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A Scientific Approach to Preventing Sexual Assaults on College Campuses

I was perusing the internet the other day and I came across this article on  the science of preventing sexual assaults on colleges. As I have mentioned in the past, this subject is very close to my heart. I have two daughters and three granddaughters, not to mention all the other women close to my heart.

Rape on college campuses is a very serious problem and this is a very interesting look at it from the view point of science. Take a read and comment below on your thoughts.

The recent Stanford sexual assault case is just one of tens of thousands of such assaults that happen every year on American college campuses, which raises the question: What can men and women do to stop rape at universities?

The federal government took one step in 2013, with an update to the Violence Against Women Act (VAWA) that requires colleges receiving federal aid to annually report to the government the number of assaults on their campuses, and to have programs on rape awareness and systems to assist victims.

“This is a first step, putting policies in place,” said Yolanda Moses, a professor of anthropology at the University of California, Riverside. “But the cultural question is, ‘Why do we need these policies? Why is this a perpetual problem?'”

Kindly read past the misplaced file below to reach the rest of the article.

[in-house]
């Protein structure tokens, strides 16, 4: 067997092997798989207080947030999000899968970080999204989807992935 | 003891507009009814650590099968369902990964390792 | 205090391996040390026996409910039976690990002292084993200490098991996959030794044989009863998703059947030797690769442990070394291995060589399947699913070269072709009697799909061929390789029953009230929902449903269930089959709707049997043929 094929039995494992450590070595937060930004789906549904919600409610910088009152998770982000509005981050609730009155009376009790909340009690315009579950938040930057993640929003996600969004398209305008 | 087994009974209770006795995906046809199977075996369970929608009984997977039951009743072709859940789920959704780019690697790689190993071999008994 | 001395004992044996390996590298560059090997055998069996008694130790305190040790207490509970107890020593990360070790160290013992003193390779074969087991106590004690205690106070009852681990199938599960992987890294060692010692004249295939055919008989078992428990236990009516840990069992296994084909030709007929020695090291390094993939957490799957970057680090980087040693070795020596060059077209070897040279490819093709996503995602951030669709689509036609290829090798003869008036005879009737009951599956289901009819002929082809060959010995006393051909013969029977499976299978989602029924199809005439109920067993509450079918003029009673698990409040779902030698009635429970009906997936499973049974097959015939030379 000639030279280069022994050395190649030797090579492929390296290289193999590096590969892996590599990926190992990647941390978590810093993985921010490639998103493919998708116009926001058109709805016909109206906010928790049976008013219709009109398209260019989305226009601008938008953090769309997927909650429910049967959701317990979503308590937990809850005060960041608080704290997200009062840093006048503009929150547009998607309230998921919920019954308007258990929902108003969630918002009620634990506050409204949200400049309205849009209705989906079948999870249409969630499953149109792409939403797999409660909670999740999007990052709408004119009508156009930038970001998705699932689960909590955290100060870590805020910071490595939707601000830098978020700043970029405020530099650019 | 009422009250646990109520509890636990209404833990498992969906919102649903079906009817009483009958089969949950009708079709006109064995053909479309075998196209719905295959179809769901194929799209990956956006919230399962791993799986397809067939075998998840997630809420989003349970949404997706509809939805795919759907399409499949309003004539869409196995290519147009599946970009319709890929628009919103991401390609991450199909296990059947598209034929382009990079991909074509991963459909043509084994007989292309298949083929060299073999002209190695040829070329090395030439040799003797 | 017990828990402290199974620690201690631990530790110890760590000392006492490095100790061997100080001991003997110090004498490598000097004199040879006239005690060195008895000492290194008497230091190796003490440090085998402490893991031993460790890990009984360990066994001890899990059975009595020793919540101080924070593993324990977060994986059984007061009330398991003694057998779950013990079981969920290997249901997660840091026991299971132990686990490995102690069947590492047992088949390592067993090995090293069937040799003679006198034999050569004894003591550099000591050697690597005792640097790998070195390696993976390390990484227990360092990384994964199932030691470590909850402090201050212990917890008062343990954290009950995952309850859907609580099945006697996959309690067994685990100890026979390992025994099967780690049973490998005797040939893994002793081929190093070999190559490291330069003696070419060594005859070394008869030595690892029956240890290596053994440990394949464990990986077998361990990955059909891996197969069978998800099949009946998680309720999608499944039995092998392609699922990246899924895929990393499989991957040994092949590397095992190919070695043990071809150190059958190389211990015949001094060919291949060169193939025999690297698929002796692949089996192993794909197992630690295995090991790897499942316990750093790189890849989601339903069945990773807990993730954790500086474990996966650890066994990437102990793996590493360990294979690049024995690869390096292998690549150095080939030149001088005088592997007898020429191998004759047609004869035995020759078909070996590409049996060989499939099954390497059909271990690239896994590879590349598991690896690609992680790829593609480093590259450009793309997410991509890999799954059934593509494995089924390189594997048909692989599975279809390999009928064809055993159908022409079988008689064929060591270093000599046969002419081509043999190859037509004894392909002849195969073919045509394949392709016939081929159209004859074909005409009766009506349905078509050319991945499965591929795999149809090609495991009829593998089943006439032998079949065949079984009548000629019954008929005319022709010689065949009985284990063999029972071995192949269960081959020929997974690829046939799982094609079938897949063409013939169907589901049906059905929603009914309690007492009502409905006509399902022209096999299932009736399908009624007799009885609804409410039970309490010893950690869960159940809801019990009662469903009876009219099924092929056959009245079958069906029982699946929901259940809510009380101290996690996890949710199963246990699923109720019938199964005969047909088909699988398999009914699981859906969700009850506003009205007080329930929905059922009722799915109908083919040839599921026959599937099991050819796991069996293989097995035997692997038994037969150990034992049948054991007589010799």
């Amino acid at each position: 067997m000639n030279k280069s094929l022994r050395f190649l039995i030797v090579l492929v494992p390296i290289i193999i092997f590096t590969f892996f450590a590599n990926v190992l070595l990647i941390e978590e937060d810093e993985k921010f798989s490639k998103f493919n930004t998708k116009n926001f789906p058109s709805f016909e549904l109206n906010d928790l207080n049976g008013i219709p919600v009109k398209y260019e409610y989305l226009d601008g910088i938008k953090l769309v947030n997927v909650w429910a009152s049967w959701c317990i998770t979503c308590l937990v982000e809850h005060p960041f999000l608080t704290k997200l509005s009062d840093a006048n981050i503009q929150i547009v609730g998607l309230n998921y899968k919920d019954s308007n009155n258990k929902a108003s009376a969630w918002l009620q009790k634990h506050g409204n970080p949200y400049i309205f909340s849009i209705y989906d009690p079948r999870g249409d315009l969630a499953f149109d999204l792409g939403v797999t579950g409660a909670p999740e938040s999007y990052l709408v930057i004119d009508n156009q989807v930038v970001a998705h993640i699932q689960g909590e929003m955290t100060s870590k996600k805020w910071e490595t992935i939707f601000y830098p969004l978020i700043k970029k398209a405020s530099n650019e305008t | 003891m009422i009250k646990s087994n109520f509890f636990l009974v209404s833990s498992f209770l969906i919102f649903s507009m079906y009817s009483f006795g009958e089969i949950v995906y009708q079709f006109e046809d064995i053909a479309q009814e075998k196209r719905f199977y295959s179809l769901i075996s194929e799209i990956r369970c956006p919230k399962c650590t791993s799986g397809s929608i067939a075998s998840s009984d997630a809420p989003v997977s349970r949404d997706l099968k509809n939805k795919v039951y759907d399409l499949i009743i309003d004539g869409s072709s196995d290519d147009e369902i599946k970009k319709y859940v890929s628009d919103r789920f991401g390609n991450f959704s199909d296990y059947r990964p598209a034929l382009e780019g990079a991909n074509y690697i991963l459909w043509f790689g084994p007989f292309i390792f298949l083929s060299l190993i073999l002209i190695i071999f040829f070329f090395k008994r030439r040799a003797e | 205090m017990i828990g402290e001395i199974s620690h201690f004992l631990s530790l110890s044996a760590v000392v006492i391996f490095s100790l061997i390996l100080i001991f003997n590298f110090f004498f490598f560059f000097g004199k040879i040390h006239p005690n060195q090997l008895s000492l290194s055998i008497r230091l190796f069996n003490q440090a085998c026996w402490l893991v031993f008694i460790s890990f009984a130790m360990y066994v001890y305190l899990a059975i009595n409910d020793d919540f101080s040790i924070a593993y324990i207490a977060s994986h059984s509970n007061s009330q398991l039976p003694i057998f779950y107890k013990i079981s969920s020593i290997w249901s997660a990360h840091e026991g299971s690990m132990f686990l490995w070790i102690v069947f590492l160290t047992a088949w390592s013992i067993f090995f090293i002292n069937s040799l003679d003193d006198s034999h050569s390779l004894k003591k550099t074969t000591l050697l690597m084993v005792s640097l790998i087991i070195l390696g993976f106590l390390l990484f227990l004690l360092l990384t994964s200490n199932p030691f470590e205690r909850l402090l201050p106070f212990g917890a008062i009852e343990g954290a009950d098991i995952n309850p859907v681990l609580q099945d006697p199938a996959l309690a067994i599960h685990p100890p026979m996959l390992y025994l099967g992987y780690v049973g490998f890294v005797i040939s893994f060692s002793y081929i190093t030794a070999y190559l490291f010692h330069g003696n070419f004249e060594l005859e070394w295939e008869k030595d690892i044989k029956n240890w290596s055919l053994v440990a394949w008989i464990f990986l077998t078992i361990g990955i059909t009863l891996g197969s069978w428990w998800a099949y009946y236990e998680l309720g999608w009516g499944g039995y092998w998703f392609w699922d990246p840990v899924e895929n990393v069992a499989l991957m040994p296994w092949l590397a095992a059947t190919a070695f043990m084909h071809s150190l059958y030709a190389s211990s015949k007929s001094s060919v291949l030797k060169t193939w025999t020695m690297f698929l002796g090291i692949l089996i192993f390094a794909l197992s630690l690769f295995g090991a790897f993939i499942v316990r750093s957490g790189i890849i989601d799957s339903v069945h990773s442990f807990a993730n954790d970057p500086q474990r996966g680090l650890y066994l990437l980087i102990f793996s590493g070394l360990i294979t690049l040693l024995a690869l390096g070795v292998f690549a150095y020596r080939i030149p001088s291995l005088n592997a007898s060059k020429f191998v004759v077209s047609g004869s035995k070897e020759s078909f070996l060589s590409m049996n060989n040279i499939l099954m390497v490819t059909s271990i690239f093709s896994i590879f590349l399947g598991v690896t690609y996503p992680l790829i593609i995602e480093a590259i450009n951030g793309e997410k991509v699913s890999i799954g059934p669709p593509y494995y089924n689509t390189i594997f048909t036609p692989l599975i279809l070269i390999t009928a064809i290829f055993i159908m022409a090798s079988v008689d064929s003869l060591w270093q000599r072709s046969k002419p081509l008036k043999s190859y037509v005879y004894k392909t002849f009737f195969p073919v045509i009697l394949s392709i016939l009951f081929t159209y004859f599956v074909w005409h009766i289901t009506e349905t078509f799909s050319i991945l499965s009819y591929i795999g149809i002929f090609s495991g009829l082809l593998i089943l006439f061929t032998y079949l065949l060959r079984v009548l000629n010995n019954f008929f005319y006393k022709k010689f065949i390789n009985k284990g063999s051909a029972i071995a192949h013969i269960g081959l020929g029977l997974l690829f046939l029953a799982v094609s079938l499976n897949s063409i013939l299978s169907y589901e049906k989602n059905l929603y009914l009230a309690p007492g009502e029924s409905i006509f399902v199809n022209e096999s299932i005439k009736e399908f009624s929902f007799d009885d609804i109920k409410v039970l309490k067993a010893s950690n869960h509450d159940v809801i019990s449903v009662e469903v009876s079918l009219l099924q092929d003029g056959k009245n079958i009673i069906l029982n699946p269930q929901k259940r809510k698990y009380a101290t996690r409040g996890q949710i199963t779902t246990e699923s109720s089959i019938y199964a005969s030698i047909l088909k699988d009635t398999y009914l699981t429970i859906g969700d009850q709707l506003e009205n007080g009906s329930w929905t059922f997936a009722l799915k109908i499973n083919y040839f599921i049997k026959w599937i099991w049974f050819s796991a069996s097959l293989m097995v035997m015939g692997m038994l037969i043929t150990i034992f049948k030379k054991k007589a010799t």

To prevent assaults on campuses, programs should begin when kids are still in elementary school, several sociologists told Live Science. Young children should be taught about consent, they said.

For instance, “You only pet the kitten when the kitten wants to be petted; and you only hug your friends when your friends want hugs; and you only knock down your sand castle when everyone who built the sand castle consents to knocking it down,” said Tal Peretz, an assistant professor of sociology at Auburn University in Alabama. “That creates this culture where you only engage with people in ways they consent to.”

So, as was listed in the article there are several areas that were explored in this scientific exploration of preventing sexual assaults on college campuses.

  1. Put policies in place

In number four above the study revealed that by simply giving information to a control group did help, but when the other group was given sexual assault training their risk was cut in half.

I believe some sort of self defense tool or women’s safety device, such as the college extreme college survival kit or the ultimate personal safety kit for women, has the potential, when combined with training, to lower the risks even further.

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